Angel Biscuits

These Angel Biscuits are so light and fluffy that you’ll swear they came from a can!

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These Angel Biscuits are so light and fluffy that you'll swear they came from a can!Looking back on my childhood summers, I was lucky enough to live within driving distance of one of my grandmothers.  I’ve mentioned her in the past, but I have some seriously fond memories of those road-trips from Charleston, SC up to upstate South Carolina.  (Ok, maybe the memories are more about spending time with grandma and grandpa than the actual roadtrip…but you get my point.)  They lived 4 hours away, and we would go up there at least several times a year to spend a long weekend.

When I was just 8 years old, Charleston took a direct hit from Hurricane Hugo.  We’d only lived in downtown Charleston for a couple of years, and this was our first experience with a hurricane.  I’ll tell the story some other time, but I’ll leave it at our house was flooded with 3 feet of water, mud and general swampy muck.  (We found a flounder in our bathroom.)  Two days later, my grandparents came down and picked up me, my sister and Dog Charlie.  I can only imagine how hard those times were for my parents, and they certainly didn’t need an 8-year-old and a 4-year-old getting in the way.  Instead, we piled into their old Buick, and rode back up to upstate South Carolina as “Hugo Refugees.”

These Angel Biscuits are so light and fluffy that you'll swear they came from a can!I nicknamed my grandmother “Sweet,” and the title was well-earned.  She was one heck of an accomplished baker.  Be it peach cobblers, cakes or cookies, she always had some sort of delicious treat waiting in the kitchen for us!  But one of my favorite memories was waking up early to get a headstart on all of the day’s fun activities.  I was a strange kid.  I woke up around 5am with a gusto to start playing, reading or generally causing some sort of ruckus.  (Thinking back, I have no idea how my poor parents dealt with me.  Wait.  Yes I do.  It was called Powdered Sugar Doughnuts.)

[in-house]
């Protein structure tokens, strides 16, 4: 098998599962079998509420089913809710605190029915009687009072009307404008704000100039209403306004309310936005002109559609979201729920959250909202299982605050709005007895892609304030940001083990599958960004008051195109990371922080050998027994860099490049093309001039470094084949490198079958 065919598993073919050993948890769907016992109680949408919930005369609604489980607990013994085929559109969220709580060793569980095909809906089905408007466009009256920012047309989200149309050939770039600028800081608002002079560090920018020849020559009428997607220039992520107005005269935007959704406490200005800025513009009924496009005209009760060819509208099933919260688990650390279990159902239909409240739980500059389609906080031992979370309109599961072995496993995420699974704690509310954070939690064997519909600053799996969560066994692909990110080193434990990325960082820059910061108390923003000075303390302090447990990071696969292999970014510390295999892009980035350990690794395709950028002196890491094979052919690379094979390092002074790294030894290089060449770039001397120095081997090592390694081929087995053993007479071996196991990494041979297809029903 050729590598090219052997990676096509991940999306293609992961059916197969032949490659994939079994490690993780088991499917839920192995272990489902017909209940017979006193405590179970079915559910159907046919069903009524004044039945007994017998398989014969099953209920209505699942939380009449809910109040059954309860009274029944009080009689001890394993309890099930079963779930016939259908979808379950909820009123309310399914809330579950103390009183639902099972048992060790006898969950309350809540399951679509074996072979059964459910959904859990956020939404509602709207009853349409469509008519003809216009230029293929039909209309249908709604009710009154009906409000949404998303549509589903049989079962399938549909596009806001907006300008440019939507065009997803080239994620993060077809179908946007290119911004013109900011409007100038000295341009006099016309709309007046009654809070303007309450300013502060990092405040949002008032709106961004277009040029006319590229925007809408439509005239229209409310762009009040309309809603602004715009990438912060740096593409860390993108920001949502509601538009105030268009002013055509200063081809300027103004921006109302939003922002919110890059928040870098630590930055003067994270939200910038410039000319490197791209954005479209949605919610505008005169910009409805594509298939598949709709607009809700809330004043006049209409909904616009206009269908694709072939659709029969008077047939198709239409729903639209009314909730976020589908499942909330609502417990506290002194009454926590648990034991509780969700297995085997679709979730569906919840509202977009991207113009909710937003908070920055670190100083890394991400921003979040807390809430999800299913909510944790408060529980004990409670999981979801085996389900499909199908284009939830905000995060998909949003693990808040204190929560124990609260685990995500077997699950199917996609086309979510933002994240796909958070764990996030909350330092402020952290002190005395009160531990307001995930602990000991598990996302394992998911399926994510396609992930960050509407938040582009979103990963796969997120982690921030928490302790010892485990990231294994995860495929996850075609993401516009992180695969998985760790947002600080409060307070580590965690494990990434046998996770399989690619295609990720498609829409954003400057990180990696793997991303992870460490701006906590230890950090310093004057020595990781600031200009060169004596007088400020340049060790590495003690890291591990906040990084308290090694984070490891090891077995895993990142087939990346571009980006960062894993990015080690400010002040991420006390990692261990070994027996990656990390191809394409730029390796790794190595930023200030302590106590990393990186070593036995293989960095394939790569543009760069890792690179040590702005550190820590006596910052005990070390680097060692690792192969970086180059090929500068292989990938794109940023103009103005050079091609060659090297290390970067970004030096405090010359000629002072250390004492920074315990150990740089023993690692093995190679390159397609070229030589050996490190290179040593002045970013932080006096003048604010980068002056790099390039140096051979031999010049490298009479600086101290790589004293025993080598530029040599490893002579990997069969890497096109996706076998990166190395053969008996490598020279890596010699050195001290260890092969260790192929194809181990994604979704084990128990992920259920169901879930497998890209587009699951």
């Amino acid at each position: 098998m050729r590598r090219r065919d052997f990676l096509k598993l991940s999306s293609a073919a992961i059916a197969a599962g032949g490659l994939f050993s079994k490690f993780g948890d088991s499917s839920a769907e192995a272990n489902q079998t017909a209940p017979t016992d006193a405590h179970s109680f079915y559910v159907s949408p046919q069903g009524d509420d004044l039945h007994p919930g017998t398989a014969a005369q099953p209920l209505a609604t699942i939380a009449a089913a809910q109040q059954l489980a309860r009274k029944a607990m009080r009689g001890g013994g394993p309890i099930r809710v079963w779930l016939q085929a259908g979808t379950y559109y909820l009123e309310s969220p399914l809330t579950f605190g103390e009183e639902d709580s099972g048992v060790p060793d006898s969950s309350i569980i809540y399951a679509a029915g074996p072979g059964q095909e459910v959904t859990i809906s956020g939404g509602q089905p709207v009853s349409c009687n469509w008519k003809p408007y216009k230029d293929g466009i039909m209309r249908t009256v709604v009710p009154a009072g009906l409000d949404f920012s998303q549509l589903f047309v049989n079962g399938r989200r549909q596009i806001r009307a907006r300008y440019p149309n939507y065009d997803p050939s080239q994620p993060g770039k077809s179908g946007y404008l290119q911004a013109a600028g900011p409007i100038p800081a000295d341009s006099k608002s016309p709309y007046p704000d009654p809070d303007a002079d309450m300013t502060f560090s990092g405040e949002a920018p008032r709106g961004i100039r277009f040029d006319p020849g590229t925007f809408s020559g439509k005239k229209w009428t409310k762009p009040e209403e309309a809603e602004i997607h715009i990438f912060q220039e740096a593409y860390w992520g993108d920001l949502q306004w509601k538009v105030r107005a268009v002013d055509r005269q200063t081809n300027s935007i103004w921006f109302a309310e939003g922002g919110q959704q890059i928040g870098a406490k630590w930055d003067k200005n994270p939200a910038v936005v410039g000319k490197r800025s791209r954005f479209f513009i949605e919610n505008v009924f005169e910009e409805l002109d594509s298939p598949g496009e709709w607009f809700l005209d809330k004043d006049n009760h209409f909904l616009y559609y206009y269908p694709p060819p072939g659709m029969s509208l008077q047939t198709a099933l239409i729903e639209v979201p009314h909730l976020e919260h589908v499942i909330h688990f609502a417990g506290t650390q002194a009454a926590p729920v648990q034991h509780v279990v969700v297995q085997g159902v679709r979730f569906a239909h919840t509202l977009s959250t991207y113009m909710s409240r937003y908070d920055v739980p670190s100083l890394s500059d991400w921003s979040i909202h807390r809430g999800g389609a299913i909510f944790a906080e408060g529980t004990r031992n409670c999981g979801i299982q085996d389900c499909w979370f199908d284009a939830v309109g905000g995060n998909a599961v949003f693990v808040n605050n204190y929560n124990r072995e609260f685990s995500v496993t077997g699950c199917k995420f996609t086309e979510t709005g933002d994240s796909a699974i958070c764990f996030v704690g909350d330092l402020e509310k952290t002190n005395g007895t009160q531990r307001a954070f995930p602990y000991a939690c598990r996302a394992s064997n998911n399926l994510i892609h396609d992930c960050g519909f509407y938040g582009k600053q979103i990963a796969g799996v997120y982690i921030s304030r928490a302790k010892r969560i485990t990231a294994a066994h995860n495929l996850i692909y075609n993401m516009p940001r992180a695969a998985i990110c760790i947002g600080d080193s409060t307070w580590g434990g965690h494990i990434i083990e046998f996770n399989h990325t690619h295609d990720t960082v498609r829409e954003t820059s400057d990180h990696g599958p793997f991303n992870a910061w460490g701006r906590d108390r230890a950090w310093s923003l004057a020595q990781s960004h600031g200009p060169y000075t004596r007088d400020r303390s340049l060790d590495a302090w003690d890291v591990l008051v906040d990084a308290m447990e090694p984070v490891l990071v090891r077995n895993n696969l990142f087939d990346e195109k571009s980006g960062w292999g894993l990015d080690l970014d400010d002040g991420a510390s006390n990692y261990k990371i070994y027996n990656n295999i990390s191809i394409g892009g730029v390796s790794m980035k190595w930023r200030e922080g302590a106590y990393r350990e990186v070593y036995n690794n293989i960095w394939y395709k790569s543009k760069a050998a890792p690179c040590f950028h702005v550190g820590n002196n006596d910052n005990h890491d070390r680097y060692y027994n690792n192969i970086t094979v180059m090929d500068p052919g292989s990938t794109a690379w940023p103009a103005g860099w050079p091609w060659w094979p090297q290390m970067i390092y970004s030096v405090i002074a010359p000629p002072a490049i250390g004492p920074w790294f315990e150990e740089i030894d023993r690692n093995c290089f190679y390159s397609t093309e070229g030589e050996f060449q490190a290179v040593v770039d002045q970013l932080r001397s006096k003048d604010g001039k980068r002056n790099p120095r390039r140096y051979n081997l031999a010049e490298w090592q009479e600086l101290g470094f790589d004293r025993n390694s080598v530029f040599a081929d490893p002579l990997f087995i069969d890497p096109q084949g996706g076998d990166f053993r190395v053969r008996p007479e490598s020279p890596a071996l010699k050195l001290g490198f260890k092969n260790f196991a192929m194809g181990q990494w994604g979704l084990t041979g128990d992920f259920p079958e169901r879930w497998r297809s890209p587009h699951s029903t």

These Angel Biscuits are so light and fluffy that you'll swear they came from a can!When we were at Sweet’s house, she always woke up before us.  I’d roll out of bed at 5am, and she was already in the kitchen drinking coffee and making biscuits.  At the time, I just assumed she liked to get up early.  I now suspect that she was setting her alarm and getting up early to entertain my sister and me while my parents got some much needed sleep.  Either way, I got to get up early and eat biscuits with grandma every single morning, and that totally rocked!

As any Southern baker can attest, it’s important to have a couple good biscuit recipes in your repertoire of baking skills.  I was recently looking through some of my grandmother’s old recipes, and I came across her recipe for Angel Biscuits.  I was immediately whisked back to those childhood days when I woke up early and had grandma’s full attention all to myself.  (Another plus of waking up early was that I didn’t need to split grandma time with my bratty sister!)

These Angel Biscuits are so light and fluffy that you'll swear they came from a can!Truthfully, I don’t use vegetable shortening very often when I’m baking or cooking.  I prefer to go with butter instead.  But my grandmother always made Angel Biscuits with shortening.  (I’d like to play around with this recipe next time and try using butter or half-butter, half-shortening…but that’s for another time.)  This time, I wanted to recreate the biscuits that my grandma used to make many years ago.  I pulled out her recipe and hit the kitchen.  And I gotta say…the biscuits were just as I remembered!  I seriously think I could remember the smell of her house while I was making these biscuits…isn’t that odd?

Angel Biscuits take their name from the fact that they are light and fluffy.  They do involve yeast, but do not fear my yeast-adverse friends!  These biscuits require very little rising time.  The result is a light and fluffy biscuit that you will absolutely swear came from one of those refrigerated cans of biscuit dough.  This recipe makes ~18 biscuits, and if you aren’t careful, you could probably eat most of those while they are still warm from the oven.  Don’t say I didn’t warn you!

These Angel Biscuits are so light and fluffy that you'll swear they came from a can!


These Angel Biscuits are so light and fluffy that you'll swear they came from a can!

Angel Biscuits

These Angel Biscuits are so light and fluffy that you’ll swear they came from a can!
5 from 1 vote
Print Pin Rate
Prep Time: 15 minutes
Cook Time: 15 minutes
Rising Time: 30 minutes
Total Time: 1 hour
Servings: 18 biscuits
Calories: 153kcal